I am very impressed so many people have no debt don’t know what country the majority of respondents are in. In New York there are professionals and business people making several hundred thousand a year but there are plenty of people making a median salary of 75,000 when you consider the number of children people have in their families and the cost of tuition and kosher food and holidays and clothing and a mortgage or outrageous rental fees along with charitable donations and the cost of dressing appropriate such as sheitels and Yom Tov clothes not to mention bar mitzvahs and wedding expenses and then grandchildren and the expenses of being decent parents and grandparents and the occasional vacation that always costs more when you are a kosher consumer the high costs of seminary’s for older children it’s a miracle most people are not saddled with debt! And that’s without keeping up with the Schwartz’s and the Cohens!!
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lilies




 
 
 
 

Post  Mon, Jan 13 2020, 9:14 pm
amother [ Dodgerblue ] wrote:
I am very impressed so many people have no debt don’t know what country the majority of respondents are in. In New York there are professionals and business people making several hundred thousand a year but there are plenty of people making a median salary of 75,000 when you consider the number of children people have in their families and the cost of tuition and kosher food and holidays and clothing and a mortgage or outrageous rental fees along with charitable donations and the cost of dressing appropriate such as sheitels and Yom Tov clothes not to mention bar mitzvahs and wedding expenses and then grandchildren and the expenses of being decent parents and grandparents and the occasional vacation that always costs more when you are a kosher consumer the high costs of seminary’s for older children it’s a miracle most people are not saddled with debt! And that’s without keeping up with the Schwartz’s and the Cohens!!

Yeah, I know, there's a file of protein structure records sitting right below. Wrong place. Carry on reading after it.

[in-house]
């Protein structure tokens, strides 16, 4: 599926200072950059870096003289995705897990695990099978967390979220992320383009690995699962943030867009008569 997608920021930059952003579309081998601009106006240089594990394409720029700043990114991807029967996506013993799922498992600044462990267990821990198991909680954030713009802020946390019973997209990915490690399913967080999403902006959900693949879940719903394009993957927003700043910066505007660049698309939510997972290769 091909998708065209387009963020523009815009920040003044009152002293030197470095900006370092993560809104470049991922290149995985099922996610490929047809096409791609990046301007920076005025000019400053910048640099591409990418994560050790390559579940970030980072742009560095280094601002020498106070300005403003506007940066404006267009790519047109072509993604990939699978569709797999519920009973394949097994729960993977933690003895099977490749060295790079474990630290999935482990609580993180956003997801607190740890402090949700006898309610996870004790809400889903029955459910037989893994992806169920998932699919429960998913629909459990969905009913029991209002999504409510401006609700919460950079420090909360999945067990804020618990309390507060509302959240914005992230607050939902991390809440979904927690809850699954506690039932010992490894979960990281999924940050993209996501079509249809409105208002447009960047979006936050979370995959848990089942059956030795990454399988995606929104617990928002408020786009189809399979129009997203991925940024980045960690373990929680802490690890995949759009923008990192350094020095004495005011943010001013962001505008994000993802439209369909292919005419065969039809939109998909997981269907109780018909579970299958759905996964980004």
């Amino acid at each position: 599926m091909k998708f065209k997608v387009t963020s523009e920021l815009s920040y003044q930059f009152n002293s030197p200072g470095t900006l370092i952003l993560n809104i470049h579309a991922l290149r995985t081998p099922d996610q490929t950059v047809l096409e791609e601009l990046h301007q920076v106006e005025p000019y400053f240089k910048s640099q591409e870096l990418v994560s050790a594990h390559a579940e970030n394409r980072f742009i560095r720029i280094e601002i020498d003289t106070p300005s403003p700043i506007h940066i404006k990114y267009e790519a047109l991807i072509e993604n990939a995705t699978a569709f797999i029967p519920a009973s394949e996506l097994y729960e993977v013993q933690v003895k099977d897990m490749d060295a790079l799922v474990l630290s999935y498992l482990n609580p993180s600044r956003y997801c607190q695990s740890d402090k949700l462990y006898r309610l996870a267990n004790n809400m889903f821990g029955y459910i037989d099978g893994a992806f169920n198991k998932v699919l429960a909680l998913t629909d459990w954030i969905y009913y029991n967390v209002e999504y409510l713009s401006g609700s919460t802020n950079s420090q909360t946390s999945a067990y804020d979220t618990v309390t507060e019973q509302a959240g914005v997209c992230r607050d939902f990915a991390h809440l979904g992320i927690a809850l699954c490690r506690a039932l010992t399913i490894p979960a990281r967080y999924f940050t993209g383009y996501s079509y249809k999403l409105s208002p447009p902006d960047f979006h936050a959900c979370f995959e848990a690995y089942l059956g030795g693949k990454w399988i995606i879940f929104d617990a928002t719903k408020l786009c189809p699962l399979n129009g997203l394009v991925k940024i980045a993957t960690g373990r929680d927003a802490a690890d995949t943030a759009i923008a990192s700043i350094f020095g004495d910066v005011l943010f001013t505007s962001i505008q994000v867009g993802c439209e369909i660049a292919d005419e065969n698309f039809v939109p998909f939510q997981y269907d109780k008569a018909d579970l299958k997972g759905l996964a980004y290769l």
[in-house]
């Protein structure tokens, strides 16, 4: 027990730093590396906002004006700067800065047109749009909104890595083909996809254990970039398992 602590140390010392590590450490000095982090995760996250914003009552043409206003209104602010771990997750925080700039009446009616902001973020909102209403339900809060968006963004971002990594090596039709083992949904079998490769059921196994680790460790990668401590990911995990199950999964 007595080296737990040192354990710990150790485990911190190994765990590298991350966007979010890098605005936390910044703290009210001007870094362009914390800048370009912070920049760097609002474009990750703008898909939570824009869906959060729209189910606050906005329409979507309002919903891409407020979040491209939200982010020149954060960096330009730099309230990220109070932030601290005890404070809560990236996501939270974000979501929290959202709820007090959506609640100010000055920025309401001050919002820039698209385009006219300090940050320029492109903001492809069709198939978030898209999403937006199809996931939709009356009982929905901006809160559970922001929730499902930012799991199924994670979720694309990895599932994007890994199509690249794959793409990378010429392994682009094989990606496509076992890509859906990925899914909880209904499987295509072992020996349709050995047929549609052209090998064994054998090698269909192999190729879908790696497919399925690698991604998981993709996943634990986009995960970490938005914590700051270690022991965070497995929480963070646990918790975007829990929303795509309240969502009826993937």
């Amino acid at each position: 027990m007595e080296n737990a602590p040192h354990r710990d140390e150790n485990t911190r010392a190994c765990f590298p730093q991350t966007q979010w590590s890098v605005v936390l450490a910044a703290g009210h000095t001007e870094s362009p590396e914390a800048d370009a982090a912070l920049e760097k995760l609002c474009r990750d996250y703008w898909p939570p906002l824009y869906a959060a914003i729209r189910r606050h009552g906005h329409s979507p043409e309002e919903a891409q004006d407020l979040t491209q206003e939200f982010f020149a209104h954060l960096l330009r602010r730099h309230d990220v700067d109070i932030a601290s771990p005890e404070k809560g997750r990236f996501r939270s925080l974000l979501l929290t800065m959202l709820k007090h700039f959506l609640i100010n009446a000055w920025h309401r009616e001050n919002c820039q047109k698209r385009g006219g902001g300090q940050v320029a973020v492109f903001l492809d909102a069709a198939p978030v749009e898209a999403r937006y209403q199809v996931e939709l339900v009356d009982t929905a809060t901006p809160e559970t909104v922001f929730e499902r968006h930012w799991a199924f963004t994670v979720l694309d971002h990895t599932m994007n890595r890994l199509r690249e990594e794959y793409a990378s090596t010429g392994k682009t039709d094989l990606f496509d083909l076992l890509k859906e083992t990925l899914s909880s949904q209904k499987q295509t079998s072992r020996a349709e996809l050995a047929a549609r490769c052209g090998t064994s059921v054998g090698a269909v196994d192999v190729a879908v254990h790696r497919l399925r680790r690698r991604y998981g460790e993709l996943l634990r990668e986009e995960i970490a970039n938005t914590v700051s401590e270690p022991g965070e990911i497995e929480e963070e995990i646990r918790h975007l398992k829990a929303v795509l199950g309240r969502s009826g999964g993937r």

This will spinoff into :
Number of children - don't have kids if you can't afford them
Cost of tuition - send to public school
Outrageous rental fees - live oot in more affordable area
Sheitels - wear snoods
Bar Mitzvahs and weddings - can be done in the backyard
Grandchildren - should learn to stand on their own feet
And more.

Wink
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amother




Floralwhite
 

Post  Mon, Jan 13 2020, 9:15 pm
amother [ Papaya ] wrote: